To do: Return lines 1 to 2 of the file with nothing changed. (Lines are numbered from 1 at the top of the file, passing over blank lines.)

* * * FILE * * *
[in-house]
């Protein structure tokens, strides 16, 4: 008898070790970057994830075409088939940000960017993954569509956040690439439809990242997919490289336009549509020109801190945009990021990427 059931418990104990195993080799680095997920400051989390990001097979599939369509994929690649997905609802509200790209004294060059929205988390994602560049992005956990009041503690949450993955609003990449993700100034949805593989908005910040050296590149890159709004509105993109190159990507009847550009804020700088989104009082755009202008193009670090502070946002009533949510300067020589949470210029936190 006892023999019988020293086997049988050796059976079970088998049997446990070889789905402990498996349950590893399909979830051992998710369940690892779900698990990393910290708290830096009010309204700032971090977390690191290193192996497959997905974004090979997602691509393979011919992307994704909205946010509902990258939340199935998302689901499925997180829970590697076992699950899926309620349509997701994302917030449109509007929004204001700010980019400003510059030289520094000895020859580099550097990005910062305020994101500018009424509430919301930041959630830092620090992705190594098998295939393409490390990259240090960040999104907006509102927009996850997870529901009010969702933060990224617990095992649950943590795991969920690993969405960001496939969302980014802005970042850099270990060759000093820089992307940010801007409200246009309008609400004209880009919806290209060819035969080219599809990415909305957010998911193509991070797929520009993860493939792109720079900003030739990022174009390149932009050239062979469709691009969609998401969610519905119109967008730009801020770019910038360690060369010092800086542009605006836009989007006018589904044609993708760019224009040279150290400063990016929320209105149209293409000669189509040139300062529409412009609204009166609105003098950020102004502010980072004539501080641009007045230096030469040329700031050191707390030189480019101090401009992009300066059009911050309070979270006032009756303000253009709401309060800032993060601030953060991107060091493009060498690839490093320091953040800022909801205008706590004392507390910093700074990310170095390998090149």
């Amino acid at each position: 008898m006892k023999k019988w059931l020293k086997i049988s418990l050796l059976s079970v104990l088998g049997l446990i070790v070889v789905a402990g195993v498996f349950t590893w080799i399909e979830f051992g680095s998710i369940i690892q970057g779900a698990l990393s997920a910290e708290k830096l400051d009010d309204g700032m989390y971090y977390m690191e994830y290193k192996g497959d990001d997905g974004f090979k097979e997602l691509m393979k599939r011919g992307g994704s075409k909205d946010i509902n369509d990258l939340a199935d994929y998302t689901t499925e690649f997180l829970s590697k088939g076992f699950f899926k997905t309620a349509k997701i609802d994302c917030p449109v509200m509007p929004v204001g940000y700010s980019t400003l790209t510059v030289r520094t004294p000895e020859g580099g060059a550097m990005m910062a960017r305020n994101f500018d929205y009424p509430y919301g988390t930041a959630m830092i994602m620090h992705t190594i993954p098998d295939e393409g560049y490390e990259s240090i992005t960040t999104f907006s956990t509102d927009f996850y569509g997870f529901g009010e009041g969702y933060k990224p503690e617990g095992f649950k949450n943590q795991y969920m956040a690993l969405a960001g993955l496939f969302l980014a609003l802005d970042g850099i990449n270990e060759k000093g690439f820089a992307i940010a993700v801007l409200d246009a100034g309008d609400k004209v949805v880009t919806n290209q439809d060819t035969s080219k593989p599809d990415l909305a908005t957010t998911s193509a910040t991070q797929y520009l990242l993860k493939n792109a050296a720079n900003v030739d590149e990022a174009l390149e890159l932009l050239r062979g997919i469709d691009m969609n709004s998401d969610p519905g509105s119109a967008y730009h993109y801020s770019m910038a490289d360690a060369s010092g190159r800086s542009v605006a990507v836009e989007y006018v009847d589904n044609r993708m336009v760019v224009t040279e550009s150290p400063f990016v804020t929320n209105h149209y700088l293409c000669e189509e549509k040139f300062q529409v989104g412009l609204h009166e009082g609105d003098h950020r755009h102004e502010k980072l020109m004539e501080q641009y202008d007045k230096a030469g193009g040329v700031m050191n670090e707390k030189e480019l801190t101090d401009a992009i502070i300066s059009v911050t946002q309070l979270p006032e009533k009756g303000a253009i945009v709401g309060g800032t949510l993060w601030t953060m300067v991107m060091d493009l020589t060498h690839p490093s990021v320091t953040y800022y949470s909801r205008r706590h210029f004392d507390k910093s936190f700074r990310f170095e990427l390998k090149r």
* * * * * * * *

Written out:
[in-house]
């Protein structure tokens, strides 16, 4: 008898070790970057994830075409088939940000960017993954569509956040690439439809990242997919490289336009549509020109801190945009990021990427 059931418990104990195993080799680095997920400051989390990001097979599939369509994929690649997905609802509200790209004294060059929205988390994602560049992005956990009041503690949450993955609003990449993700100034949805593989908005910040050296590149890159709004509105993109190159990507009847550009804020700088989104009082755009202008193009670090502070946002009533949510300067020589949470210029936190 006892023999019988020293086997049988050796059976079970088998049997446990070889789905402990498996349950590893399909979830051992998710369940690892779900698990990393910290708290830096009010309204700032971090977390690191290193192996497959997905974004090979997602691509393979011919992307994704909205946010509902990258939340199935998302689901499925997180829970590697076992699950899926309620349509997701994302917030449109509007929004204001700010980019400003510059030289520094000895020859580099550097990005910062305020994101500018009424509430919301930041959630830092620090992705190594098998295939393409490390990259240090960040999104907006509102927009996850997870529901009010969702933060990224617990095992649950943590795991969920690993969405960001496939969302980014802005970042850099270990060759000093820089992307940010801007409200246009309008609400004209880009919806290209060819035969080219599809990415909305957010998911193509991070797929520009993860493939792109720079900003030739990022174009390149932009050239062979469709691009969609998401969610519905119109967008730009801020770019910038360690060369010092800086542009605006836009989007006018589904044609993708760019224009040279150290400063990016929320209105149209293409000669189509040139300062529409412009609204009166609105003098950020102004502010980072004539501080641009007045230096030469040329700031050191707390030189480019101090401009992009300066059009911050309070979270006032009756303000253009709401309060800032993060601030953060991107060091493009060498690839490093320091953040800022909801205008706590004392507390910093700074990310170095390998090149």